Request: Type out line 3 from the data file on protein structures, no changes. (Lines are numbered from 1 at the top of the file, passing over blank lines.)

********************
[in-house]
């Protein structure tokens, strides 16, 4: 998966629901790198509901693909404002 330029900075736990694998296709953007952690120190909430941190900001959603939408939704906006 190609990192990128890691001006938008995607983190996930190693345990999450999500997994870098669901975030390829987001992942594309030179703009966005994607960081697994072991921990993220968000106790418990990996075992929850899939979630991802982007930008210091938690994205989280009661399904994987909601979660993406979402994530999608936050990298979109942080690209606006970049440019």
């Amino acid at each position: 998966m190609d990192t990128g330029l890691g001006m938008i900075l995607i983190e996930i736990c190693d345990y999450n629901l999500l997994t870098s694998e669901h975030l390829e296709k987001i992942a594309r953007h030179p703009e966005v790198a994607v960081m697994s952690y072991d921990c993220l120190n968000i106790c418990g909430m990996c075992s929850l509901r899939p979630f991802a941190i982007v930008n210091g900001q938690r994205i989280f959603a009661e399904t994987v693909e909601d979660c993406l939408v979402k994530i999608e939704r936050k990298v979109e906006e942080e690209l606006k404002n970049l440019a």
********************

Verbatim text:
């Amino acid at each position: 998966m190609d990192t990128g330029l890691g001006m938008i900075l995607i983190e996930i736990c190693d345990y999450n629901l999500l997994t870098s694998e669901h975030l390829e296709k987001i992942a594309r953007h030179p703009e966005v790198a994607v960081m697994s952690y072991d921990c993220l120190n968000i106790c418990g909430m990996c075992s929850l509901r899939p979630f991802a941190i982007v930008n210091g900001q938690r994205i989280f959603a009661e399904t994987v693909e909601d979660c993406l939408v979402k994530i999608e939704r936050k990298v979109e906006e942080e690209l606006k404002n970049l440019a």